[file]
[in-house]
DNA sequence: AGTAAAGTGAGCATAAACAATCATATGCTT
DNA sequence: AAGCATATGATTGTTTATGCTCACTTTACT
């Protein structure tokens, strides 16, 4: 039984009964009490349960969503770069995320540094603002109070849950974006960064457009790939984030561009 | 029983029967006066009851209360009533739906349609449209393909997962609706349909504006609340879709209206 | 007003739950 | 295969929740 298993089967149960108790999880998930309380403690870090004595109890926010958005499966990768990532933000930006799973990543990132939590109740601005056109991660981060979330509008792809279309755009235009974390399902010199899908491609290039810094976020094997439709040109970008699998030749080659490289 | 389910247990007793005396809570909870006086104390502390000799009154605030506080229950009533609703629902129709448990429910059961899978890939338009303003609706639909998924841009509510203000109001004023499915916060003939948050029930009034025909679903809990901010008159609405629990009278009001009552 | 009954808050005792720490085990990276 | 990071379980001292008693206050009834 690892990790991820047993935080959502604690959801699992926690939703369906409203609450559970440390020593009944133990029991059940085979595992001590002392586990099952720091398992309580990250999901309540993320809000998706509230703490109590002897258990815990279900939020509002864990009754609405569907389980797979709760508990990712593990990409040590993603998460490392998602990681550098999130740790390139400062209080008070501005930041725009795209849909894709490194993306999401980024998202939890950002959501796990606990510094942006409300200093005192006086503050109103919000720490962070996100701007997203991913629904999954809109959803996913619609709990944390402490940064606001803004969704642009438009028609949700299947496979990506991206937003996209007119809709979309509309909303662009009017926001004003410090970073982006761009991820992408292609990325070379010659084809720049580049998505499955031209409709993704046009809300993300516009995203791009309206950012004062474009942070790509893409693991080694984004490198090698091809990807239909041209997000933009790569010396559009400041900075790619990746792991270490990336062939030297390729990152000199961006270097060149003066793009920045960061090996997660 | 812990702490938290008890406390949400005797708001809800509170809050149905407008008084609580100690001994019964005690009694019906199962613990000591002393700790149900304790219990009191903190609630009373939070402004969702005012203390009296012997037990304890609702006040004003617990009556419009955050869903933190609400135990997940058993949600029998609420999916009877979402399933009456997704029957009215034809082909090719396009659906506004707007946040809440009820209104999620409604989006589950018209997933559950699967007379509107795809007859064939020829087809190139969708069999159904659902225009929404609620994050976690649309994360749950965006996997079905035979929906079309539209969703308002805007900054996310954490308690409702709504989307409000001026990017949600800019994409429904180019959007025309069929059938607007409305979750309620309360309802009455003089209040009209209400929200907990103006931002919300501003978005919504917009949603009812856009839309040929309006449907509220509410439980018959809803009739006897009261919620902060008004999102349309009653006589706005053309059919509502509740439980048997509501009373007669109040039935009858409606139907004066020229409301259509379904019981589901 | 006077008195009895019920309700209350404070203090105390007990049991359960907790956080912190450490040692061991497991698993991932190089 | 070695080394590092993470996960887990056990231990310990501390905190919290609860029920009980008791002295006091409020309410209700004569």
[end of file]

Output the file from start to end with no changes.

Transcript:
[in-house]
DNA sequence: AGTAAAGTGAGCATAAACAATCATATGCTT
DNA sequence: AAGCATATGATTGTTTATGCTCACTTTACT
């Protein structure tokens, strides 16, 4: 039984009964009490349960969503770069995320540094603002109070849950974006960064457009790939984030561009 | 029983029967006066009851209360009533739906349609449209393909997962609706349909504006609340879709209206 | 007003739950 | 295969929740 298993089967149960108790999880998930309380403690870090004595109890926010958005499966990768990532933000930006799973990543990132939590109740601005056109991660981060979330509008792809279309755009235009974390399902010199899908491609290039810094976020094997439709040109970008699998030749080659490289 | 389910247990007793005396809570909870006086104390502390000799009154605030506080229950009533609703629902129709448990429910059961899978890939338009303003609706639909998924841009509510203000109001004023499915916060003939948050029930009034025909679903809990901010008159609405629990009278009001009552 | 009954808050005792720490085990990276 | 990071379980001292008693206050009834 690892990790991820047993935080959502604690959801699992926690939703369906409203609450559970440390020593009944133990029991059940085979595992001590002392586990099952720091398992309580990250999901309540993320809000998706509230703490109590002897258990815990279900939020509002864990009754609405569907389980797979709760508990990712593990990409040590993603998460490392998602990681550098999130740790390139400062209080008070501005930041725009795209849909894709490194993306999401980024998202939890950002959501796990606990510094942006409300200093005192006086503050109103919000720490962070996100701007997203991913629904999954809109959803996913619609709990944390402490940064606001803004969704642009438009028609949700299947496979990506991206937003996209007119809709979309509309909303662009009017926001004003410090970073982006761009991820992408292609990325070379010659084809720049580049998505499955031209409709993704046009809300993300516009995203791009309206950012004062474009942070790509893409693991080694984004490198090698091809990807239909041209997000933009790569010396559009400041900075790619990746792991270490990336062939030297390729990152000199961006270097060149003066793009920045960061090996997660 | 812990702490938290008890406390949400005797708001809800509170809050149905407008008084609580100690001994019964005690009694019906199962613990000591002393700790149900304790219990009191903190609630009373939070402004969702005012203390009296012997037990304890609702006040004003617990009556419009955050869903933190609400135990997940058993949600029998609420999916009877979402399933009456997704029957009215034809082909090719396009659906506004707007946040809440009820209104999620409604989006589950018209997933559950699967007379509107795809007859064939020829087809190139969708069999159904659902225009929404609620994050976690649309994360749950965006996997079905035979929906079309539209969703308002805007900054996310954490308690409702709504989307409000001026990017949600800019994409429904180019959007025309069929059938607007409305979750309620309360309802009455003089209040009209209400929200907990103006931002919300501003978005919504917009949603009812856009839309040929309006449907509220509410439980018959809803009739006897009261919620902060008004999102349309009653006589706005053309059919509502509740439980048997509501009373007669109040039935009858409606139907004066020229409301259509379904019981589901 | 006077008195009895019920309700209350404070203090105390007990049991359960907790956080912190450490040692061991497991698993991932190089 | 070695080394590092993470996960887990056990231990310990501390905190919290609860029920009980008791002295006091409020309410209700004569």